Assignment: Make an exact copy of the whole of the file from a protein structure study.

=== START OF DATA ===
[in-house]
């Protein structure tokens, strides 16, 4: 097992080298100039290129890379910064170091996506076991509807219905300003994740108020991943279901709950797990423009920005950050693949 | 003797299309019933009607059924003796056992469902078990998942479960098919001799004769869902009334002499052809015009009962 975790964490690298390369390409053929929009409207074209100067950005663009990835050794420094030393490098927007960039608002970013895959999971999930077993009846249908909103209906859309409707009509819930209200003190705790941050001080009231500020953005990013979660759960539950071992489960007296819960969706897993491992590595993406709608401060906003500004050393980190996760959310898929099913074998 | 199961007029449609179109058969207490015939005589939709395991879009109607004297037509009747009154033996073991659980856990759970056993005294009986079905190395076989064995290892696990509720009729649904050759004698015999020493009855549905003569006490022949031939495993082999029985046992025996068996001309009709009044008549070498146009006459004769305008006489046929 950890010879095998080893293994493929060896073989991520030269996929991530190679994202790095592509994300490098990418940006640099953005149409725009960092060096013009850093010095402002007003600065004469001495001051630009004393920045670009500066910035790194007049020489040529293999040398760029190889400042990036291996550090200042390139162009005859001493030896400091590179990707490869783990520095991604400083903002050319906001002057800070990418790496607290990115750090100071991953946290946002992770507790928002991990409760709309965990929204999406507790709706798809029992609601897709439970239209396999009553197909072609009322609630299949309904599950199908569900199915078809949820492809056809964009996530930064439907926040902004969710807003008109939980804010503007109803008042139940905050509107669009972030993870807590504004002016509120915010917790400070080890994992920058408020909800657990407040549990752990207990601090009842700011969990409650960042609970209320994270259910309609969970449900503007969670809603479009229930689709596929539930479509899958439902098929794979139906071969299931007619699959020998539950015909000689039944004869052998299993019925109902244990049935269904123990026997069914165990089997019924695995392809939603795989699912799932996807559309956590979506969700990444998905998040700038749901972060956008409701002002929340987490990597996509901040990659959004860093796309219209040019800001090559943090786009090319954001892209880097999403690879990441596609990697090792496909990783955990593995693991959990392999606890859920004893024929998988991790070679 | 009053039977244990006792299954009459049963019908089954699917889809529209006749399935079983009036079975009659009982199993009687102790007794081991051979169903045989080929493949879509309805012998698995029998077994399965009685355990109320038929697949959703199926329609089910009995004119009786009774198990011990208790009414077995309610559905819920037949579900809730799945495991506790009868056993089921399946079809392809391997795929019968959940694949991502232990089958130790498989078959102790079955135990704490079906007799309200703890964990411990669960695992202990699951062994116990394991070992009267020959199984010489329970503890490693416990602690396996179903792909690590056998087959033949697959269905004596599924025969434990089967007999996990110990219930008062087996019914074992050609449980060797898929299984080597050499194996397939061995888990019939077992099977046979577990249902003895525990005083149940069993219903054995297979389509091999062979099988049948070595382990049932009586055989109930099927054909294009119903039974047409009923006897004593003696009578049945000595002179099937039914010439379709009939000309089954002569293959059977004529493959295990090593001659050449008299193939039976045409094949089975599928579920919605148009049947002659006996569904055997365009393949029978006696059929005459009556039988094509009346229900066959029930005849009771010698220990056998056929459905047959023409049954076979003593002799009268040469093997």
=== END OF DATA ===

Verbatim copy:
[in-house]
């Protein structure tokens, strides 16, 4: 097992080298100039290129890379910064170091996506076991509807219905300003994740108020991943279901709950797990423009920005950050693949 | 003797299309019933009607059924003796056992469902078990998942479960098919001799004769869902009334002499052809015009009962 975790964490690298390369390409053929929009409207074209100067950005663009990835050794420094030393490098927007960039608002970013895959999971999930077993009846249908909103209906859309409707009509819930209200003190705790941050001080009231500020953005990013979660759960539950071992489960007296819960969706897993491992590595993406709608401060906003500004050393980190996760959310898929099913074998 | 199961007029449609179109058969207490015939005589939709395991879009109607004297037509009747009154033996073991659980856990759970056993005294009986079905190395076989064995290892696990509720009729649904050759004698015999020493009855549905003569006490022949031939495993082999029985046992025996068996001309009709009044008549070498146009006459004769305008006489046929 950890010879095998080893293994493929060896073989991520030269996929991530190679994202790095592509994300490098990418940006640099953005149409725009960092060096013009850093010095402002007003600065004469001495001051630009004393920045670009500066910035790194007049020489040529293999040398760029190889400042990036291996550090200042390139162009005859001493030896400091590179990707490869783990520095991604400083903002050319906001002057800070990418790496607290990115750090100071991953946290946002992770507790928002991990409760709309965990929204999406507790709706798809029992609601897709439970239209396999009553197909072609009322609630299949309904599950199908569900199915078809949820492809056809964009996530930064439907926040902004969710807003008109939980804010503007109803008042139940905050509107669009972030993870807590504004002016509120915010917790400070080890994992920058408020909800657990407040549990752990207990601090009842700011969990409650960042609970209320994270259910309609969970449900503007969670809603479009229930689709596929539930479509899958439902098929794979139906071969299931007619699959020998539950015909000689039944004869052998299993019925109902244990049935269904123990026997069914165990089997019924695995392809939603795989699912799932996807559309956590979506969700990444998905998040700038749901972060956008409701002002929340987490990597996509901040990659959004860093796309219209040019800001090559943090786009090319954001892209880097999403690879990441596609990697090792496909990783955990593995693991959990392999606890859920004893024929998988991790070679 | 009053039977244990006792299954009459049963019908089954699917889809529209006749399935079983009036079975009659009982199993009687102790007794081991051979169903045989080929493949879509309805012998698995029998077994399965009685355990109320038929697949959703199926329609089910009995004119009786009774198990011990208790009414077995309610559905819920037949579900809730799945495991506790009868056993089921399946079809392809391997795929019968959940694949991502232990089958130790498989078959102790079955135990704490079906007799309200703890964990411990669960695992202990699951062994116990394991070992009267020959199984010489329970503890490693416990602690396996179903792909690590056998087959033949697959269905004596599924025969434990089967007999996990110990219930008062087996019914074992050609449980060797898929299984080597050499194996397939061995888990019939077992099977046979577990249902003895525990005083149940069993219903054995297979389509091999062979099988049948070595382990049932009586055989109930099927054909294009119903039974047409009923006897004593003696009578049945000595002179099937039914010439379709009939000309089954002569293959059977004529493959295990090593001659050449008299193939039976045409094949089975599928579920919605148009049947002659006996569904055997365009393949029978006696059929005459009556039988094509009346229900066959029930005849009771010698220990056998056929459905047959023409049954076979003593002799009268040469093997």